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Subject:Re: MS Word outpaced by a snail From:"Susan W. Gallagher" <sgallagher -at- STARBASECORP -dot- COM> Date:Fri, 19 May 1995 10:43:11 -0700
Peter Boothby writes...
> I am trying to put together some manuals using Word 6.0. One manual
> is about 360 pages and contains 240 screen dumps (TIFF format) and various
> illustrations from Canvas. I followed Microsoft's advice and attempted to use
> master documents. My machine crashed, strange temp files appeared, the master
> document tool showed weird symptoms, the machine was outpaced by a snail
> walking by (I have a pentium 90 with 16 meg), and the whole experience was
> like rowing
> an overloaded boat across the north sea, taking in water now and again
> having to
> to be very careful not to capsize. Not to mention the 'saves' - go to the
> toilet, take
> a walk around the building, drink two cups of coffee and come back.
> I have given up on master documents, almost given up on Microsoft support
> ("well sir, perhaps you should make your documents smaller"),
> and am considering giving up Word. Am I flogging a dead horse or ......
The reason you're having so much trouble with Master Documents
is that this feature foolishly uses one file handle for each
graphic embedded in your doc. When I tried Master Docs, I ran
out of file handles in about 6 pages. Although Master Docs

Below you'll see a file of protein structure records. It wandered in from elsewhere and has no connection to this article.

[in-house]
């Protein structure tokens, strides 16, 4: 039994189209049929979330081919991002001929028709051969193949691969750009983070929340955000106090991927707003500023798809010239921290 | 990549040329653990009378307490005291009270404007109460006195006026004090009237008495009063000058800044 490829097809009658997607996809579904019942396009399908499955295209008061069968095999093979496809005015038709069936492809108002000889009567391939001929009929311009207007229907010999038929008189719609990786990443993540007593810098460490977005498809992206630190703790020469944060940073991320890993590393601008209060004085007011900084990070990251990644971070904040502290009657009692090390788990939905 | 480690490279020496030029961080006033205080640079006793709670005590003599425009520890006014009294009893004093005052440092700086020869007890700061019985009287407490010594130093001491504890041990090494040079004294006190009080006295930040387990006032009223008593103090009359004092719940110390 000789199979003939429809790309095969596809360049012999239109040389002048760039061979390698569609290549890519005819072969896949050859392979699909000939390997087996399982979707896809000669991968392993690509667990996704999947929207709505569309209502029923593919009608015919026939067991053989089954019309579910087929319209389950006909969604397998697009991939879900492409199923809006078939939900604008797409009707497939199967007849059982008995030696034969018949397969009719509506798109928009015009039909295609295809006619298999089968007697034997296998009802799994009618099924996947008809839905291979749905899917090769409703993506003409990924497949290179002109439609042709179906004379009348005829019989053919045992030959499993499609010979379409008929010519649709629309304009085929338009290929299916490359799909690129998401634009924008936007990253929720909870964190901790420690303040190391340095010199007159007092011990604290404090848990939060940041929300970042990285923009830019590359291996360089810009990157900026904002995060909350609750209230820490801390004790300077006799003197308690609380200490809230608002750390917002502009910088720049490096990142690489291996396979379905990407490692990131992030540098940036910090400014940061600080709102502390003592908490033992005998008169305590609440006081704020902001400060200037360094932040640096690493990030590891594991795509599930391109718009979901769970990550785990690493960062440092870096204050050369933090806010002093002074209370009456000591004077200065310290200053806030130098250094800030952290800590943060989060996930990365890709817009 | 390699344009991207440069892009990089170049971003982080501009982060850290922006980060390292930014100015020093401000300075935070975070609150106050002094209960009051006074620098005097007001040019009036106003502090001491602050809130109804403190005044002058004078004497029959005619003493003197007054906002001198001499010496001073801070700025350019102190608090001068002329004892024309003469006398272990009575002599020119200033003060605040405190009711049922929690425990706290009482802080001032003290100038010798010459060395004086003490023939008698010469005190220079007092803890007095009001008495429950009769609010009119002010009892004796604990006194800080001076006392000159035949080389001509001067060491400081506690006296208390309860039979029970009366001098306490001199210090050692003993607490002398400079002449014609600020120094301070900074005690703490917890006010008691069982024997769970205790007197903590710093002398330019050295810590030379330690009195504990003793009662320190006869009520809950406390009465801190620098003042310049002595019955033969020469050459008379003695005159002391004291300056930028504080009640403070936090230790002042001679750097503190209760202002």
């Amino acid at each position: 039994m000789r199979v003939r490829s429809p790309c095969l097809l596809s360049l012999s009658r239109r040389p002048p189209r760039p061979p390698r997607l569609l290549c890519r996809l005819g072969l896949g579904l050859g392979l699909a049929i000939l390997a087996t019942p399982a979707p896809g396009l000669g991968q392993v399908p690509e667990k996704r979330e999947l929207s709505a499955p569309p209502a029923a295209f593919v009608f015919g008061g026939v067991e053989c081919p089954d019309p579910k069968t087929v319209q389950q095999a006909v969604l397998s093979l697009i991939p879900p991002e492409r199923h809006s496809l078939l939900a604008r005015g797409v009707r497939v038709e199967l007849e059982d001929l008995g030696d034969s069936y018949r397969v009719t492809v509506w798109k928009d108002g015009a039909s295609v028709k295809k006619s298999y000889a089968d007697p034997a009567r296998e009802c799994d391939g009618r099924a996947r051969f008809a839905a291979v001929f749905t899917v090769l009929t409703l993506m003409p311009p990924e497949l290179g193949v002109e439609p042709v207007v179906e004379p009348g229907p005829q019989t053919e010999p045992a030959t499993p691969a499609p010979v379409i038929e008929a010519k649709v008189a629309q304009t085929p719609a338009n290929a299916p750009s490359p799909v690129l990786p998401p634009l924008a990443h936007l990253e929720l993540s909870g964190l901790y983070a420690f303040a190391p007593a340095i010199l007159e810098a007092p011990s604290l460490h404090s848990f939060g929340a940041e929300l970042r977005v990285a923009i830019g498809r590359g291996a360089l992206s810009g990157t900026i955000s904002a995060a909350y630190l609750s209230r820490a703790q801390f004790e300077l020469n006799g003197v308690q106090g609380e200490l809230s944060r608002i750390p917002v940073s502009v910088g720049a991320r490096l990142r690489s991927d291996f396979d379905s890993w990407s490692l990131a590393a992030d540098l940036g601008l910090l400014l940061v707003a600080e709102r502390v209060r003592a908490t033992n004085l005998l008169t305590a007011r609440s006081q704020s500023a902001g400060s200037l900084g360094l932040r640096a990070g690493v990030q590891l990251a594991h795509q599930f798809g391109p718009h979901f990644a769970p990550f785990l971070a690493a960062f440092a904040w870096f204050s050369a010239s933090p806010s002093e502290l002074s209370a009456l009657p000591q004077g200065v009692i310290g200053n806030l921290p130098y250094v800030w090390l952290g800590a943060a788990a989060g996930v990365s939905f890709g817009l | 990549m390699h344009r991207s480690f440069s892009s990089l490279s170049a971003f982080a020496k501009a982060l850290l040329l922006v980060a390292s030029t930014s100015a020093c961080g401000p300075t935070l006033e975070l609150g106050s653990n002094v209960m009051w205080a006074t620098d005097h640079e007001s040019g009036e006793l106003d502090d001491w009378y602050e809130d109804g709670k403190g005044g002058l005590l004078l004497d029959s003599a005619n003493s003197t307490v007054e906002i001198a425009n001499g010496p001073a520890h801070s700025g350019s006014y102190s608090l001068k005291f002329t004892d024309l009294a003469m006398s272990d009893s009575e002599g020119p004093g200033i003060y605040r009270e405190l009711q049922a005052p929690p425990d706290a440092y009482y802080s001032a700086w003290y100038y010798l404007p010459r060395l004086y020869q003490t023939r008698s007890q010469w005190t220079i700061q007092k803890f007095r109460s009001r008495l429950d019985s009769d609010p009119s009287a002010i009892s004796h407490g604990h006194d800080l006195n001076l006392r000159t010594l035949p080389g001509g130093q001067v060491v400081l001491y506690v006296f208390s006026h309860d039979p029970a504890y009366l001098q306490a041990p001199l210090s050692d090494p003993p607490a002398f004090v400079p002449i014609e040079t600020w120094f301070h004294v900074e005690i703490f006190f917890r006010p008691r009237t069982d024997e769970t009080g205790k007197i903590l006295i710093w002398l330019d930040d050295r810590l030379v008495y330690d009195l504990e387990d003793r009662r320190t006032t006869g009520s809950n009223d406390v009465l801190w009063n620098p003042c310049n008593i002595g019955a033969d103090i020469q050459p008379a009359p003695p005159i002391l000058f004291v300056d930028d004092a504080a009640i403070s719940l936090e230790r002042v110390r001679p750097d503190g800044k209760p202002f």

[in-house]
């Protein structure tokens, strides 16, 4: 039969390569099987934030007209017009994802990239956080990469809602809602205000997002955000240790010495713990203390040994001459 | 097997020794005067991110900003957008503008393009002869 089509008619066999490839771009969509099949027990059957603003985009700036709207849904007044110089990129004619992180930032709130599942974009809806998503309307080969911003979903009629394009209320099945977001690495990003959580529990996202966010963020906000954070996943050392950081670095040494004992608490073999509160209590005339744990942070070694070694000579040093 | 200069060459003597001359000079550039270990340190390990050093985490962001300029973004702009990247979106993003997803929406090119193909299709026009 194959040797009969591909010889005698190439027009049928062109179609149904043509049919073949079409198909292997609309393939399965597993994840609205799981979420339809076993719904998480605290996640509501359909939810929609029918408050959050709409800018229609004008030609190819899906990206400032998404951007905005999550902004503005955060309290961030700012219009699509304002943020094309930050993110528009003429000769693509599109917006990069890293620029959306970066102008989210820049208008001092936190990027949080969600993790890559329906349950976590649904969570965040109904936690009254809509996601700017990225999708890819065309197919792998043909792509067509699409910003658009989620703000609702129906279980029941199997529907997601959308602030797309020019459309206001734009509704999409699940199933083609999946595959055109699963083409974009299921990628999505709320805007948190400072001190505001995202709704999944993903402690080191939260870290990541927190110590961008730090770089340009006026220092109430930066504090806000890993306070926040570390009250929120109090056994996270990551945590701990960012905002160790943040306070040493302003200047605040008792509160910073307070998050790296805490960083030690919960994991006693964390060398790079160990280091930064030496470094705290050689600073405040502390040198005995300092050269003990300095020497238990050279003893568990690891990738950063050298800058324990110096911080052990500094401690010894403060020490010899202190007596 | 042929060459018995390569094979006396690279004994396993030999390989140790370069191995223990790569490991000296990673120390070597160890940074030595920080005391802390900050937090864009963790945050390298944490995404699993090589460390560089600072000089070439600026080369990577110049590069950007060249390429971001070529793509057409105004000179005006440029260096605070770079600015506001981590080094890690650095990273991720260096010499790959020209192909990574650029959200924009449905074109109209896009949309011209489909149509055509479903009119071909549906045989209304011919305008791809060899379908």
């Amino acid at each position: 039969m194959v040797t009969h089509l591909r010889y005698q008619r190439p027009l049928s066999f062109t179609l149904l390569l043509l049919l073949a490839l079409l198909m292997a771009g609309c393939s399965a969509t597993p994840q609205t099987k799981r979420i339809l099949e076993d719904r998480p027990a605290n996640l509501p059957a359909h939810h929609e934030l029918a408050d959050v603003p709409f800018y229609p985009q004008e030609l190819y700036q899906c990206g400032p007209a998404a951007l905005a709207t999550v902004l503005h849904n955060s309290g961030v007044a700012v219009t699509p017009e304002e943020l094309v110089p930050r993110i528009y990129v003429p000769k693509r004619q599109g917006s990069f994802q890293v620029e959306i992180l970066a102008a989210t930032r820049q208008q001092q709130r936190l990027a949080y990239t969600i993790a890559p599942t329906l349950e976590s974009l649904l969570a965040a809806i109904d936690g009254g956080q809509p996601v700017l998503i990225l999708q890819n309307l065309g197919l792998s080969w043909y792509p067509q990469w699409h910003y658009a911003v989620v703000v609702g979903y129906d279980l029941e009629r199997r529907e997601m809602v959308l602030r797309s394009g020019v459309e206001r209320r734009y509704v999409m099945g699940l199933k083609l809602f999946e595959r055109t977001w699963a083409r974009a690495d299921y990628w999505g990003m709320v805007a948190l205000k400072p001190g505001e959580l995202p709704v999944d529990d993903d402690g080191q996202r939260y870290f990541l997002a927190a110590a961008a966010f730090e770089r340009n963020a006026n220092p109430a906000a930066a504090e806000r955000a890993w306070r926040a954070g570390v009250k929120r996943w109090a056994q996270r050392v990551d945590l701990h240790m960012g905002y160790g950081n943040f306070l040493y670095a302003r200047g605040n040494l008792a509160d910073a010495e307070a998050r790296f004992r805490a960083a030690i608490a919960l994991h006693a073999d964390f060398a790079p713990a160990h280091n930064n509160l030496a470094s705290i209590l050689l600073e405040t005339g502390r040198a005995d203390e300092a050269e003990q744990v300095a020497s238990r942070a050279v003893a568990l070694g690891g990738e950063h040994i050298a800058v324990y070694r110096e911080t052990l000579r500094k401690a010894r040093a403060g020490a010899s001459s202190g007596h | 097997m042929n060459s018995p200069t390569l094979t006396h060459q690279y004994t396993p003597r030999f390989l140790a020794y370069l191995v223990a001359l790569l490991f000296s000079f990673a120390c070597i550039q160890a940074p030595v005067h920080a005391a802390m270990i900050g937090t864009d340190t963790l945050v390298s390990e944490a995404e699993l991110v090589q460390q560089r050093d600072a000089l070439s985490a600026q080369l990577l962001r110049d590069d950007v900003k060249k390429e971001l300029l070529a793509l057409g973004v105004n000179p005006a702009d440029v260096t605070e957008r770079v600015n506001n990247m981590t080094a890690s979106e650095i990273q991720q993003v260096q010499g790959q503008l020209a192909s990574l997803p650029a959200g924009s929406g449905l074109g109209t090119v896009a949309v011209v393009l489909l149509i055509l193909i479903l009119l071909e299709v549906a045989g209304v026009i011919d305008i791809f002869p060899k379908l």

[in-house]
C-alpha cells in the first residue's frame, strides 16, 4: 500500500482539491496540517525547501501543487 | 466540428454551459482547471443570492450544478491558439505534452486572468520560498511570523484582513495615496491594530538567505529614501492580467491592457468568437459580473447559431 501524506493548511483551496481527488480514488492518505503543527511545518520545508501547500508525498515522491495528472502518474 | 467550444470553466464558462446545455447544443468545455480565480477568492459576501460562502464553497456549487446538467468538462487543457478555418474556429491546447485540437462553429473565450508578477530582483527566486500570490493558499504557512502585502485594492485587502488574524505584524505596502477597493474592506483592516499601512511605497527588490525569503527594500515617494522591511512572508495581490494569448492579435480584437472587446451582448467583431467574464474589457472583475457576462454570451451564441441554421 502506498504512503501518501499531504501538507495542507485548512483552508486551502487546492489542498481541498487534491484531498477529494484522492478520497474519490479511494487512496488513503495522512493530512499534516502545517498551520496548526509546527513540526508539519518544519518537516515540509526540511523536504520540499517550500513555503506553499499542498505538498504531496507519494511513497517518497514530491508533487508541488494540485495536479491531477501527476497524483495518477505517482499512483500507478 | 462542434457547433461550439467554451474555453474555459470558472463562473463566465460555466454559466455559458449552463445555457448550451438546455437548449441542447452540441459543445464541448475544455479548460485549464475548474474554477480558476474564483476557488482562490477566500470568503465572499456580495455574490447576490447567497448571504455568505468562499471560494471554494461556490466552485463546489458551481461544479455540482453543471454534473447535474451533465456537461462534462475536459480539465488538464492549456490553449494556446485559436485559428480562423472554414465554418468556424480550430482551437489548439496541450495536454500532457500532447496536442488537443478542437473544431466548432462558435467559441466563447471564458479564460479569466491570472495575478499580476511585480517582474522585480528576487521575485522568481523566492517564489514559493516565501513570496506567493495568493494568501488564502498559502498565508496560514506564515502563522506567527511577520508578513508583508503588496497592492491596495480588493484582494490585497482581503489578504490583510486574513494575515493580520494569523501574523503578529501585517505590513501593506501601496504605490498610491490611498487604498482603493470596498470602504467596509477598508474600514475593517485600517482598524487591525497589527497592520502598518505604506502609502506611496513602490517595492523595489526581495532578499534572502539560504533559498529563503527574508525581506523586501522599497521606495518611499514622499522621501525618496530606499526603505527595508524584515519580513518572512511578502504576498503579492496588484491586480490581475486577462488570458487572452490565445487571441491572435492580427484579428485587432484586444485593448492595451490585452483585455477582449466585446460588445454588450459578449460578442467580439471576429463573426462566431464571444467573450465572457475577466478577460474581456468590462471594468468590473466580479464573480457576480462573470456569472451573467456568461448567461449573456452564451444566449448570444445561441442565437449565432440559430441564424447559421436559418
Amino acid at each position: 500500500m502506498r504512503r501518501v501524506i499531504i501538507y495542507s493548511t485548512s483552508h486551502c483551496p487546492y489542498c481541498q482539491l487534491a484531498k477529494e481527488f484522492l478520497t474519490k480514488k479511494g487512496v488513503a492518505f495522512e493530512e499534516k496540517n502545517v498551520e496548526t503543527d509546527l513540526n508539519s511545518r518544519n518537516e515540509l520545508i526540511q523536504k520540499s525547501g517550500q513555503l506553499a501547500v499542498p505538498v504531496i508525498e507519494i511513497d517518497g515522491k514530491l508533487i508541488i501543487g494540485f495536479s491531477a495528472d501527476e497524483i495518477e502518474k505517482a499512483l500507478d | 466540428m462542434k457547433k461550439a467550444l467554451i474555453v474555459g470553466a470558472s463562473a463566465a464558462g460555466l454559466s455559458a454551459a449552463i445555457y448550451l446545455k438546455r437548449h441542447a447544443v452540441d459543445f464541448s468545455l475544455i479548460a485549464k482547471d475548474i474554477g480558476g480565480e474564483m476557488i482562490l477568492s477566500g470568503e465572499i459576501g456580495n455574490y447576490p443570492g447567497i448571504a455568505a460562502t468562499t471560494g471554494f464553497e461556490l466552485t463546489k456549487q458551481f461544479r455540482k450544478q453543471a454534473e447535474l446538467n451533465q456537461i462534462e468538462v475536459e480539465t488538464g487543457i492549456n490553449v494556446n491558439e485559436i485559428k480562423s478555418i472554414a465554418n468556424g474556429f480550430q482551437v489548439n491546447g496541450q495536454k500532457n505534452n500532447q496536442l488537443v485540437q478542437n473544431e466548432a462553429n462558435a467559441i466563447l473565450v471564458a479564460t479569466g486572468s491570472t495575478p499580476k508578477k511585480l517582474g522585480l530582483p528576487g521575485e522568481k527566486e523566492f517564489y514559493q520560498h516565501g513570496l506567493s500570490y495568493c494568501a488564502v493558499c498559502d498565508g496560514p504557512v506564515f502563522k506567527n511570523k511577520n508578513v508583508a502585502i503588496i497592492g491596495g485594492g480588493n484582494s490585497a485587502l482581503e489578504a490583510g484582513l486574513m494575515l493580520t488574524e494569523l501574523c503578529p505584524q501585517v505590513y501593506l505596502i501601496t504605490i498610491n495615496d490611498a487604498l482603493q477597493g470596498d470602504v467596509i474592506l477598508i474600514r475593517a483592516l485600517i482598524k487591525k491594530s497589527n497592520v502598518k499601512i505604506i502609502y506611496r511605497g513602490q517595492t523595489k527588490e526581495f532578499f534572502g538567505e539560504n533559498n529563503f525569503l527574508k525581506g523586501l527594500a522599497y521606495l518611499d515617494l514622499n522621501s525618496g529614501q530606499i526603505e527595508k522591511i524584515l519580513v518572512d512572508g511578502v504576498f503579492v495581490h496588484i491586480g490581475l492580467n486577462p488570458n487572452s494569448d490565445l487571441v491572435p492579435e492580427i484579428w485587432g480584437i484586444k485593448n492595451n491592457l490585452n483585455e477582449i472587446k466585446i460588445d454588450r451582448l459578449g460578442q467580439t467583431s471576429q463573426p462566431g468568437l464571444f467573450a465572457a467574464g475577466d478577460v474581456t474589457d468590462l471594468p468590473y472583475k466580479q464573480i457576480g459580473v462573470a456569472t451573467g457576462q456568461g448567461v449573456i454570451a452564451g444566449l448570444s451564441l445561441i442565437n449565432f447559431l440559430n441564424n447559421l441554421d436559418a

would be nice if it worked, you can do without it and produce
a manual just the same. Others will tell you to give up on
Word, but it'll do the job for you -- and provide some features
that DTPs don't do well (like outlining, autocorrect, autotext,
Step 1 is to divide your document into manageable chunks. I
generally make each chapter its own doc. Set the page numbers
to all begin at 1 if you're using chapter-based numbering, or
set everything to "continue".
Use heading level styles to mark entries that you want in your
TOC and embed you index entries in the usual way. Don't use a
whole lot of cross-refs (or at least don't be too specific). I
usually stick with "see xxxxx in Chapter y".
Create your own master document by creating a new doc and
filing it with RD statements. You'll find RD on the Insert
menu (Codes I think) - and RD is under index and TOC codes.
Each RD statement includes complete or relative path to one
of the documents in the book (in order). When you're ready
to generate your book, open your "master" doc, run the TOC,
run the Index, and print. The TOC and Index will appear in
your "master" doc.
You'll find more info on RD and other codes in and around
the mail merge section of the Word manual.
Hope this helps.
StarBase Corp, Irvine CA
sgallagher -at- starbasecorp -dot- com